Tuesday, July 30, 2013

Your Neurologist Said What?

July 30, 2013:

Through sharing my blog I have been contacted by several CIDP patients who are either former transplant recipients sharing their stories with me or they are interested in more information about the stem cell transplant process. Today, I came across a CIDP patient who has been discussing the stem cell process with their neurologists. From what I can gather this patient has a neurologist in one city that coordinates with a local neurologist in their home town. While presenting their case to the coordinating neurologist the patient was met with resistance. Apparently this neurologist felt that the stem cell procedure was "too aggressive of a treatment." When I read those words I almost fell on the floor. WHAT? I have had CIDP for 20 years and I have been through all of the standard "passive" treatment plans. For most of us, these treatments do not work. In my case, I had tried virtually every treatment option out there and it was time to get aggressive.

Now, let me be clear: STEM CELL TRANSPLANT IS NOT FOR EVERYONE. If your symptoms are under control and you are happy with your quality of life then you are where you need to be. I discovered the stem cell transplant program at Northwestern because I had become dissatisfied with my treatment options and my quality of life. My life revolved around being hooked up to an IV pole while IVIG was pumped through my veins. And for what? My quality of life was deteriorating. I had gone from walking with no aids to being virtually wheelchair bound. This is what the standard treatments had done for me. I was not going to just sit there wasting away. That is what drove me to Dr. Burt.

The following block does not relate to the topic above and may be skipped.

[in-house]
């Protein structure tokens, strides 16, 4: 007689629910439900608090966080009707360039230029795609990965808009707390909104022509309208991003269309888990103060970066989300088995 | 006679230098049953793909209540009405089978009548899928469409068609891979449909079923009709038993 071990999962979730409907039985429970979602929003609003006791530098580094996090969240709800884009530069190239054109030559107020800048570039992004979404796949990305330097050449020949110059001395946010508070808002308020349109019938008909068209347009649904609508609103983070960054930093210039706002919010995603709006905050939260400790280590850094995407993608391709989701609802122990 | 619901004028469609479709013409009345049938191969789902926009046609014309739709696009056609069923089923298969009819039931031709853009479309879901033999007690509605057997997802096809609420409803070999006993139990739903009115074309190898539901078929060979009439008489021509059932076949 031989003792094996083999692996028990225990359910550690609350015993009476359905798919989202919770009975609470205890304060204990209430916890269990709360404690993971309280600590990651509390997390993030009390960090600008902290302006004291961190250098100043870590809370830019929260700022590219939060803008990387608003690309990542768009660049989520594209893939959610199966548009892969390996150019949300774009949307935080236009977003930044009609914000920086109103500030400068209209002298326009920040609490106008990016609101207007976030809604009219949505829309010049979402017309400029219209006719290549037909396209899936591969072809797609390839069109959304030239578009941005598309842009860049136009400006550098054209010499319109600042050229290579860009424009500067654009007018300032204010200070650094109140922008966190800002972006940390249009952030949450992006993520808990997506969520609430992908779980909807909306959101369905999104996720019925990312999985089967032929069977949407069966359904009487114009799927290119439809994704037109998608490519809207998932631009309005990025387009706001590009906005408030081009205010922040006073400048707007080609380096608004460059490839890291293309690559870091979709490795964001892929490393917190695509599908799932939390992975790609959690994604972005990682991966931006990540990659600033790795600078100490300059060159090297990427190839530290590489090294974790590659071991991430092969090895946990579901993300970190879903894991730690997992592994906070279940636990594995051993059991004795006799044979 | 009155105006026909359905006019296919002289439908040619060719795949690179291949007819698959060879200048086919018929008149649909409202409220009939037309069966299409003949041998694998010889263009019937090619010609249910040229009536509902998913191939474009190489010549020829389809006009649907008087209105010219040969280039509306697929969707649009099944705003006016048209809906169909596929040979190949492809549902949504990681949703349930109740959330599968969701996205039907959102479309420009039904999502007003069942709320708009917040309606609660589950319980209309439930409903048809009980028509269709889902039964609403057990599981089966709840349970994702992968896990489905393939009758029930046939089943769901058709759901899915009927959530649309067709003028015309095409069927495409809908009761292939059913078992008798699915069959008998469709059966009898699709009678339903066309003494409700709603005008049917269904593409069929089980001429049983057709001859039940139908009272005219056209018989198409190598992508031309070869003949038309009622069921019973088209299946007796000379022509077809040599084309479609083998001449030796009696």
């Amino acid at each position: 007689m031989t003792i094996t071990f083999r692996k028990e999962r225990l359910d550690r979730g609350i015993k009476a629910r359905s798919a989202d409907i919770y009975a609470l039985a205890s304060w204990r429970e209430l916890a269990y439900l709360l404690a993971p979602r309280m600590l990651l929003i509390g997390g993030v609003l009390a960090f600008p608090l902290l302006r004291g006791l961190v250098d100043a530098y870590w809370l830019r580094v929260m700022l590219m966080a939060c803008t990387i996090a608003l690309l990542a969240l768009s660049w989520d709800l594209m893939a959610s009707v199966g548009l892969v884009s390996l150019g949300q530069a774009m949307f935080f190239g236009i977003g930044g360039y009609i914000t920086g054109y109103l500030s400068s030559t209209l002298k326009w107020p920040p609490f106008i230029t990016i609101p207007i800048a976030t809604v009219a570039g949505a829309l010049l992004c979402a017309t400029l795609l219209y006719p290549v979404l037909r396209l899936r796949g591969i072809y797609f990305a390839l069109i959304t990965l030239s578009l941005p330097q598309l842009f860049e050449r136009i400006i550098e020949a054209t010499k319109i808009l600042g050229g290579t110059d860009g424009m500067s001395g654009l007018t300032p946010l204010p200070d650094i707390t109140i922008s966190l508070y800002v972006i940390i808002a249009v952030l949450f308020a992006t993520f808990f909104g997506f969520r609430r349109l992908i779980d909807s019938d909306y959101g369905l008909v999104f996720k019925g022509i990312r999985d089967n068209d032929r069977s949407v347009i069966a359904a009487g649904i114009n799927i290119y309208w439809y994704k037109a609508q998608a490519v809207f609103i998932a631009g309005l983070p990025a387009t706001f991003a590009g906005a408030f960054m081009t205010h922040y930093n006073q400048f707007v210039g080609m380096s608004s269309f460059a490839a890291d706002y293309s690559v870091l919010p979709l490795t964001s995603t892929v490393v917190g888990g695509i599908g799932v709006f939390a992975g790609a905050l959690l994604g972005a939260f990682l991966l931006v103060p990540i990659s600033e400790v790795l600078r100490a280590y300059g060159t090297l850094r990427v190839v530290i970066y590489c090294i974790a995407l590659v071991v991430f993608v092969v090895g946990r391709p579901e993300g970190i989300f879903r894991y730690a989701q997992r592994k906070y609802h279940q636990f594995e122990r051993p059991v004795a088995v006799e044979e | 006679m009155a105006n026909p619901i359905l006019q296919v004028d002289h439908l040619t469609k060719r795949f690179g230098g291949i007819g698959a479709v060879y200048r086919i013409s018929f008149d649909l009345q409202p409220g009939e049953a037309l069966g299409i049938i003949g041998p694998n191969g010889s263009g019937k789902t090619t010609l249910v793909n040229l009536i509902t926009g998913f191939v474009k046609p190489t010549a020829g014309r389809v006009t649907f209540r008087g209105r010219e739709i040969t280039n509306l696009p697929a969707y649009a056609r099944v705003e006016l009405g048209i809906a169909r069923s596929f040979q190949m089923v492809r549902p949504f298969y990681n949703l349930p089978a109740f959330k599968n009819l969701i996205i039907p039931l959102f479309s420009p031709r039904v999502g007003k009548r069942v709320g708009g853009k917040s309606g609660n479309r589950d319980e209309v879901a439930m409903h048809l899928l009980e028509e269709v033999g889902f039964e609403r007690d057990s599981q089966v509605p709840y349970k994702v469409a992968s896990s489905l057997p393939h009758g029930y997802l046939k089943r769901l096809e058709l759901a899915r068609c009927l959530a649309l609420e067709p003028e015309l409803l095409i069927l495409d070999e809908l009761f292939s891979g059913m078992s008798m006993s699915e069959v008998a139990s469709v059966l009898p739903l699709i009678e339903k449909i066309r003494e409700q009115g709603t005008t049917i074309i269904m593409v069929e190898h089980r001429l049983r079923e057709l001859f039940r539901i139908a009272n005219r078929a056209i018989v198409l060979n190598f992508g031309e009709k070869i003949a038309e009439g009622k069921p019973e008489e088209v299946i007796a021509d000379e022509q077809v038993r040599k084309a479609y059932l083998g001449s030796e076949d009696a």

Another argument I hear is that it is unknown what the true long term effects of the stem cell process will have on a patient. Well, from a doctor's standpoint I will give them a pass on this one. Doctor's have to tread lightly on this issue because it is a research study and we are a sue first nation. However, I know what the long term side effects of prednisone are. I am 33 years old and I have osteoporosis. I also know the long term financial cost of IVIG. So, for me when I was deciding on whether or not to pursue Dr. Burt's study, I did not ask permission from my neurologist. I did my homework and presented it to my neurologist in a way that said, "I am doing this and it would be great if you could support me. If not, I understand and you need to understand why I need to do this."

It is the discussions like the one I had today that reenforces my drive to start educating neurologists. I have seen the benefits of the stem cell transplant, and I would recommend anyone who is thinking about it to come to Chicago and meet Dr. Burt. I understand that these neurologists make a living on repeat business. Therefore, if we all get healthy, we will have no need for them.  The truth is we have to decide for ourselves what we want our treatment plan to be and fight for it.

Here are some articles and information that you can take with you to show your neurologist.


I am sure there are other articles.  For those who follow this blog if there is other information, please let us know in the comments.  The more articles to support this HSCT the better. 

1 comment:

  1. Eddie Nash again! You seem to be of the same opinion about almost everything as Wendy Nash and I. The non-supporting neuros and on and on!